Mosquitoes carrying West Nile virus detected

There is a recent surge in the West Nile-carrying mosquitoes after a relatively dry spell accompanied by warm temperatures last week. The health department monitors about 40 traps across the county two times per week, and last week found four traps in Wheaton alone with infected mosquitoes.

Mosquitoes collected from south San Jose have tested positive for West Nile virus, according to the Santa Clara Count Vector Control District. This finding has prompted the vector control district to plan a mosquito fogging treatment in the south San Jose area on Wednesday night at 11 p.m. The fogging is scheduled to last for several hours. The general area of the fogging is bordered by Hillsdale Avenue on the north, Kenton Lane and Glenmont Drive on the west, Monterey and Dunn avenues on the east, and Foothill Drive on the south.

“West Nile virus continues to be active in mosquitoes in the southwest San Jose area, so it is important to keep the numbers of mosquitoes as low as possible,” district manager Russ Parman said in a statement. “Estimates are that from one to three percent of the mosquitoes in this area are carrying the virus,” Parman said.

In July 6, the first infected mosquito was found in Lemont. The infected mosquitoes are generally most prominent in July and August. But heavy rains in July slowed the spread of the culex and recent cool temperatures are expected to bite into its numbers. After receiving word from the health department of the positive tests for the virus, the Wheaton Mosquito Abatement District sprayed the area to curtail its spread. Thus far, four people in Illinois this year have tested positive for the West Nile virus, with none of those in DuPage.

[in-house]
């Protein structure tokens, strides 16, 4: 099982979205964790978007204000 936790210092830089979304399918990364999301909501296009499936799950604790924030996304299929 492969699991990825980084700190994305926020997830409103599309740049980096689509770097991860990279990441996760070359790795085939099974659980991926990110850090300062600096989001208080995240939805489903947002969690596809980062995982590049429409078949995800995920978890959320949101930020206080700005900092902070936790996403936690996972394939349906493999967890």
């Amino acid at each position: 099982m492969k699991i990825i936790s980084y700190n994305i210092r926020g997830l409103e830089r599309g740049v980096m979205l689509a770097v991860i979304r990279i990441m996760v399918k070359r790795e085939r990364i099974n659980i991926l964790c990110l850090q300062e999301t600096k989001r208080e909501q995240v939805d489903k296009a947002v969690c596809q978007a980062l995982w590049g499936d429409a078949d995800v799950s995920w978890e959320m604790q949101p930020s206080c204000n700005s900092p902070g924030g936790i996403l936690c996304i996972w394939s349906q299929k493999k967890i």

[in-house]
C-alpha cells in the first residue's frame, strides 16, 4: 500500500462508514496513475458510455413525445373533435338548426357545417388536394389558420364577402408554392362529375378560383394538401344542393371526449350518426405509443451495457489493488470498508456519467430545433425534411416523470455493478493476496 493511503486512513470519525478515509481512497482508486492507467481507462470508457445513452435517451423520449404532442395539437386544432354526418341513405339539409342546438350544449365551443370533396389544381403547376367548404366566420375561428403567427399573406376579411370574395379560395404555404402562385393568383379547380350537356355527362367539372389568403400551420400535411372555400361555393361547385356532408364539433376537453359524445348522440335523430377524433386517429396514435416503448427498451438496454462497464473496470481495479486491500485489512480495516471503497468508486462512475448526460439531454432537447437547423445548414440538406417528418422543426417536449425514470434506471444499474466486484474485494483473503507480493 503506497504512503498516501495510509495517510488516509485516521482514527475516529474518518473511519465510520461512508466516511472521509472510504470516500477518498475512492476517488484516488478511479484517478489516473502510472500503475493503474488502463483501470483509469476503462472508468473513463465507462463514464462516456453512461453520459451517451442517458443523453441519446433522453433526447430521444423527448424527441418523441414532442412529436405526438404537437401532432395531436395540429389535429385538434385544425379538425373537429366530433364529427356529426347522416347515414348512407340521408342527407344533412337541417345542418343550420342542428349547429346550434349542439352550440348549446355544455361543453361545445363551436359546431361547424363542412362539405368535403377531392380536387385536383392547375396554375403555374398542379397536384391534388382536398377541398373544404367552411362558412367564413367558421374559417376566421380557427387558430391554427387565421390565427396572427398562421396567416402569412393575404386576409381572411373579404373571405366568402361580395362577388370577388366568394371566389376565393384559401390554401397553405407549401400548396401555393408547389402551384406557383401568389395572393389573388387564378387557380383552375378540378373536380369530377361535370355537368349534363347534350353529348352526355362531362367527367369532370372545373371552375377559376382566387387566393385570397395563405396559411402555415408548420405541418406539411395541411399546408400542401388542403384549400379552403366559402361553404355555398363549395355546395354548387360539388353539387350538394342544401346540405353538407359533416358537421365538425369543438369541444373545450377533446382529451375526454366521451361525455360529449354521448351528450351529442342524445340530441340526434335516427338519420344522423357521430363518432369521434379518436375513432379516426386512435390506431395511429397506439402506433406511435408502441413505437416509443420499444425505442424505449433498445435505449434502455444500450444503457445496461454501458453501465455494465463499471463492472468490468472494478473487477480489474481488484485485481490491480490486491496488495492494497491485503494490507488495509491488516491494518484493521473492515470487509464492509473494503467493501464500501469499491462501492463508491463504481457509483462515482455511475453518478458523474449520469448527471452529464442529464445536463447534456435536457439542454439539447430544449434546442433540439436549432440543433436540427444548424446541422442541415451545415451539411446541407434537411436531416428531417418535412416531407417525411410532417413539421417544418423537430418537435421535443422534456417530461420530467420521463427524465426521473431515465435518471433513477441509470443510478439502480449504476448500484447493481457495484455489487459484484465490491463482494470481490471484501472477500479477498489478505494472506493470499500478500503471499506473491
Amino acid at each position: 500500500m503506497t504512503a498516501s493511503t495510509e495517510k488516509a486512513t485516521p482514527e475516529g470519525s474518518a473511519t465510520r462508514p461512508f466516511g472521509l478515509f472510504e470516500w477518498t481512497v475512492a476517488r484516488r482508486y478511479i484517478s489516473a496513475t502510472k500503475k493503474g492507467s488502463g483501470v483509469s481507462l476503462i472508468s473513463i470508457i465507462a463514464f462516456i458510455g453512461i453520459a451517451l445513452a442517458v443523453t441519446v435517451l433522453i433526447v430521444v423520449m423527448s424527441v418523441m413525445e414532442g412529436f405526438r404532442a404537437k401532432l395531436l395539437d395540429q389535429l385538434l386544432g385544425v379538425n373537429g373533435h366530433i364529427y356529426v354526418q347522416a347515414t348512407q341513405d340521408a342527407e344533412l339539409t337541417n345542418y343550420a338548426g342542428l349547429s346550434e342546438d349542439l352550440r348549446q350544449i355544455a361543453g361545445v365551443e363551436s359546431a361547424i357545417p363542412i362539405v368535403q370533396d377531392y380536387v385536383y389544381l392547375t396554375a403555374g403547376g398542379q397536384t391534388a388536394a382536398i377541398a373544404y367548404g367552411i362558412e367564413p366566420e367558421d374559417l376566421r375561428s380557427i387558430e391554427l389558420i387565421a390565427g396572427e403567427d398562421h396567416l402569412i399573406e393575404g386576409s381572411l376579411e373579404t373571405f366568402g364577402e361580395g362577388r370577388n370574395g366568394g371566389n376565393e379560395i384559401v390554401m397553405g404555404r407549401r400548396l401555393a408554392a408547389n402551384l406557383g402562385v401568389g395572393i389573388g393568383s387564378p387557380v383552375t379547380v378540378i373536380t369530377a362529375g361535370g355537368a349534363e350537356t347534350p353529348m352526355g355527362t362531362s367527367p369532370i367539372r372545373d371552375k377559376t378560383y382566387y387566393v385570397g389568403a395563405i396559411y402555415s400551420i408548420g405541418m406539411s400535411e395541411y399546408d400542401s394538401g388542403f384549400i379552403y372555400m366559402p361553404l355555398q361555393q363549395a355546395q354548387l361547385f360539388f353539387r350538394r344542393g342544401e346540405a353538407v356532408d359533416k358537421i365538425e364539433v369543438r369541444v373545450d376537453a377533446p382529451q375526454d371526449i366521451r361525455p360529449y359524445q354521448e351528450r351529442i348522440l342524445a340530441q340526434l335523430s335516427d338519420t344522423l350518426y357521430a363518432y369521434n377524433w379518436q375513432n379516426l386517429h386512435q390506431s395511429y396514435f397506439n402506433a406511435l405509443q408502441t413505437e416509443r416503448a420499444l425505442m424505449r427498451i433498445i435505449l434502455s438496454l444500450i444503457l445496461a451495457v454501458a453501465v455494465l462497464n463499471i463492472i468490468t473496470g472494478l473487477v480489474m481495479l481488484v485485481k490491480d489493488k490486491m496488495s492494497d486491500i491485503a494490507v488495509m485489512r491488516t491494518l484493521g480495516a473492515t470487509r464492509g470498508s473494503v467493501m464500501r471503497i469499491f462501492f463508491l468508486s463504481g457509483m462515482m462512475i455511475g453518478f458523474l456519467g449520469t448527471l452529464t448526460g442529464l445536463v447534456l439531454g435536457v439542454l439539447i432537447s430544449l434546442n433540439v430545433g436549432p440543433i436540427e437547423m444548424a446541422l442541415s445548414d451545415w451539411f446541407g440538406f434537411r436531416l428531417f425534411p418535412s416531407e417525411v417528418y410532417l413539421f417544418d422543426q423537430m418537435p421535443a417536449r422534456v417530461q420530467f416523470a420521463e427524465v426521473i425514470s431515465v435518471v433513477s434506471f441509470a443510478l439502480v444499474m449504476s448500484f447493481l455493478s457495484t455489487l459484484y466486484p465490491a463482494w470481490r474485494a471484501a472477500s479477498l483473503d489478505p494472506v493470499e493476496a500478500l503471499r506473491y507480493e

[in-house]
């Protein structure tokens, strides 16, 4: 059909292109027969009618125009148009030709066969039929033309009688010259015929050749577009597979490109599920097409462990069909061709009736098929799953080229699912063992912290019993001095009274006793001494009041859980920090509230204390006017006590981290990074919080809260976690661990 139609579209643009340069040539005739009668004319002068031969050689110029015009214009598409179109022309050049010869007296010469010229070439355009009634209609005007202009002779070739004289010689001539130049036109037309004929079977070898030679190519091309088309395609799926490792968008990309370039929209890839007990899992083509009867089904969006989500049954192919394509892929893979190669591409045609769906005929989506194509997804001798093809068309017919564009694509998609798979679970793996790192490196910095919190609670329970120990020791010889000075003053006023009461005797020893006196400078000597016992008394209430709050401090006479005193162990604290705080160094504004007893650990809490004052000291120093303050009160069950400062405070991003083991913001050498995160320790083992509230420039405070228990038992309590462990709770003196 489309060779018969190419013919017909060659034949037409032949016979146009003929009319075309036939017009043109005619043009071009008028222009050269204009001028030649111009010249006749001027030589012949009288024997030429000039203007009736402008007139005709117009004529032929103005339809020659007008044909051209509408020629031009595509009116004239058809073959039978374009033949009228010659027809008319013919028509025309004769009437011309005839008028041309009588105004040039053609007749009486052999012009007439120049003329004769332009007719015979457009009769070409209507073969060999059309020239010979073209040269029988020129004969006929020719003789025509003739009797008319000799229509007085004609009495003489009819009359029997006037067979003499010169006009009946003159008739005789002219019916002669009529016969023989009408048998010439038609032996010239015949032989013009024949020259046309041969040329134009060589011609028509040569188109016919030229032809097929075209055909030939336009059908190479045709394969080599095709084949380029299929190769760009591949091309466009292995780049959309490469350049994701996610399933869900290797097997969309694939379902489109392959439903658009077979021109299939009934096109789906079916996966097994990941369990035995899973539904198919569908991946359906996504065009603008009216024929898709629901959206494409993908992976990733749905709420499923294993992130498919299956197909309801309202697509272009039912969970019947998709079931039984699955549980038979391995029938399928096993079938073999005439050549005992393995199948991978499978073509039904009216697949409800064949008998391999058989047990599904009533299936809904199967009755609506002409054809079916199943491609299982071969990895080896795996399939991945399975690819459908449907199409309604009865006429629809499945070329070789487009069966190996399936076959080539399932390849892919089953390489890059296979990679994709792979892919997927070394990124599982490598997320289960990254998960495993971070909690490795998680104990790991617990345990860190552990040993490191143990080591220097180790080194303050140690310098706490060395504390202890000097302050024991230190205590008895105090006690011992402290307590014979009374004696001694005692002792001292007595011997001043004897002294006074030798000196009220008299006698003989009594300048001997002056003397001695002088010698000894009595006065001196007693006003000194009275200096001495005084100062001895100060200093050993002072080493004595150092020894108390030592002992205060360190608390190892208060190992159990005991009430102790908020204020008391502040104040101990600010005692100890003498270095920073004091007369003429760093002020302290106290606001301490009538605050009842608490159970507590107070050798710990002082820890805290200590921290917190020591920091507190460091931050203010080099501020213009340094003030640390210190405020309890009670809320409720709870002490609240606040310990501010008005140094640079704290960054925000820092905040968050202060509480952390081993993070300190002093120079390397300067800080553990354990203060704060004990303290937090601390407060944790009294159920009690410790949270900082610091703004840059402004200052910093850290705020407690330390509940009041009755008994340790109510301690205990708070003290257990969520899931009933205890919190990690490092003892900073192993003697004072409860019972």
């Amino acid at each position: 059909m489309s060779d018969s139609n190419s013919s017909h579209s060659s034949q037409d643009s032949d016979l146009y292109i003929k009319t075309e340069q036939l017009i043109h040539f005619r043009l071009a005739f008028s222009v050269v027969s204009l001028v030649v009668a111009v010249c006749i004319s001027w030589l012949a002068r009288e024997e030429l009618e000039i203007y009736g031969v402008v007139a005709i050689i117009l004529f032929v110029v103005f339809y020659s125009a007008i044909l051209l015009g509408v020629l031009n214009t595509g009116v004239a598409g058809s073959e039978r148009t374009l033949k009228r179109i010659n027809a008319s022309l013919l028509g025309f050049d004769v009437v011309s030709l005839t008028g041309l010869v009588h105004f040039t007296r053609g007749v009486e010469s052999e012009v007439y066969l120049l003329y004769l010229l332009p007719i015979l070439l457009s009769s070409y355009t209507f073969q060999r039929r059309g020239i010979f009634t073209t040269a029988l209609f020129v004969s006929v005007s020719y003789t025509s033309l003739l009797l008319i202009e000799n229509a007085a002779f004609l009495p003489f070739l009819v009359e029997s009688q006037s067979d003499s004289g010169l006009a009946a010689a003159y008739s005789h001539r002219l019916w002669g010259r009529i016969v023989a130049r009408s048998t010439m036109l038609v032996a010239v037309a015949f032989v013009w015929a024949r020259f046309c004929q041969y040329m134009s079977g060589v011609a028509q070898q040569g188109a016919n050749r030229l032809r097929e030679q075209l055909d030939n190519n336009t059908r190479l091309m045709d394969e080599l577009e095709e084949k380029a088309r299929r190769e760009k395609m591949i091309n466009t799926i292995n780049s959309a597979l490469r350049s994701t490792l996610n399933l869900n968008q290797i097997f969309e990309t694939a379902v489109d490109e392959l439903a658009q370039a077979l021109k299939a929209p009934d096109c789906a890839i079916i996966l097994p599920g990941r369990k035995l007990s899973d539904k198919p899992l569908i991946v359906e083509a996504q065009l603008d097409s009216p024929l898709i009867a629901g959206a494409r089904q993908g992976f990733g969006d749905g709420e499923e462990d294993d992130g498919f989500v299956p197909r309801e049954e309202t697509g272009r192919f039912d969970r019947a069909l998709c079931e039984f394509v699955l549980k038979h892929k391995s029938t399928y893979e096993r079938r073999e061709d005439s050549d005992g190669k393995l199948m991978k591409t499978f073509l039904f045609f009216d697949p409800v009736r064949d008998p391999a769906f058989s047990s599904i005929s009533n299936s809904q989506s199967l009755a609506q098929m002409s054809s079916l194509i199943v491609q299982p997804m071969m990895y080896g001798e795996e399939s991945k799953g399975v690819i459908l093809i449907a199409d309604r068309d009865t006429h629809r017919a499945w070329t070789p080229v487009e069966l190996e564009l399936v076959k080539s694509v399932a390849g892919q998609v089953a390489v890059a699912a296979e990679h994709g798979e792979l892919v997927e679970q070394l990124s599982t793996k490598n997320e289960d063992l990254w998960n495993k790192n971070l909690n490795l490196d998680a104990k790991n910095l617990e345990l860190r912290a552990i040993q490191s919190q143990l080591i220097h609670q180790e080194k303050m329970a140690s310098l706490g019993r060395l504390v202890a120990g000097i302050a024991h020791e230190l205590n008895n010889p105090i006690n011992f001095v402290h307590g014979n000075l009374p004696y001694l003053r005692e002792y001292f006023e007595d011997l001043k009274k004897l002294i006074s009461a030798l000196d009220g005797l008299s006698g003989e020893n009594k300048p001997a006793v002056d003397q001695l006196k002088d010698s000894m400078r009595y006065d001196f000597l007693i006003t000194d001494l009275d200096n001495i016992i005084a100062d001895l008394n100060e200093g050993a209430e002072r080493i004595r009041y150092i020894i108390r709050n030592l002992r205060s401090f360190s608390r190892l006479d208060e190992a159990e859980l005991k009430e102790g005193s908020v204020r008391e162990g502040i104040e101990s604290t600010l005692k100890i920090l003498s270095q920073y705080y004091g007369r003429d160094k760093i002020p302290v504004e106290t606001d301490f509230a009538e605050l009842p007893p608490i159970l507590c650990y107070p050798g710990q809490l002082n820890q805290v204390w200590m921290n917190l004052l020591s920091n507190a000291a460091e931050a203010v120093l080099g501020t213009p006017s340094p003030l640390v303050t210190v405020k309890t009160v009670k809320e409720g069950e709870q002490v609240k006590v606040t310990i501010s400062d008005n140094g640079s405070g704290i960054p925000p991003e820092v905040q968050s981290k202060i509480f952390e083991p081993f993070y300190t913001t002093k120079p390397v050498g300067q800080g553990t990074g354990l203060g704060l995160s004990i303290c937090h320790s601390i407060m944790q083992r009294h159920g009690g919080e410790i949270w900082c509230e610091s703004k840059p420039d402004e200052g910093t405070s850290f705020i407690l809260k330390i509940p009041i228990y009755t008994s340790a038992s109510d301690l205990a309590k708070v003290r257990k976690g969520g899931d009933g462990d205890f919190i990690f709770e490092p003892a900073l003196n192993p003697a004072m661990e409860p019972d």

According to the Illinois Department of Public Health, symptoms of West Nile typically occur between three and 14 days after a bite from an infected mosquitoes. Although mild cases are characterized by a slight fever or a headache, more serious infections can lead to high fever and body ache and, ultimately, death.

Dr. Ananya Mandal

Written by

Dr. Ananya Mandal

Dr. Ananya Mandal is a doctor by profession, lecturer by vocation and a medical writer by passion. She specialized in Clinical Pharmacology after her bachelor's (MBBS). For her, health communication is not just writing complicated reviews for professionals but making medical knowledge understandable and available to the general public as well.


Please use one of the following formats to cite this article in your essay, paper or report:

  • APA

    Mandal, Ananya. (2018, August 23). Mosquitoes carrying West Nile virus detected. News-Medical. Retrieved on March 23, 2023 from

  • MLA

    Mandal, Ananya. "Mosquitoes carrying West Nile virus detected". News-Medical. 23 March 2023. <>.

  • Chicago

    Mandal, Ananya. "Mosquitoes carrying West Nile virus detected". News-Medical. (accessed March 23, 2023).

  • Harvard

    Mandal, Ananya. 2018. Mosquitoes carrying West Nile virus detected. News-Medical, viewed 23 March 2023,


The opinions expressed here are the views of the writer and do not necessarily reflect the views and opinions of News Medical.
Post a new comment
You might also like...
Researchers explore respiratory syncytial virus infection before and during the COVID-19 pandemic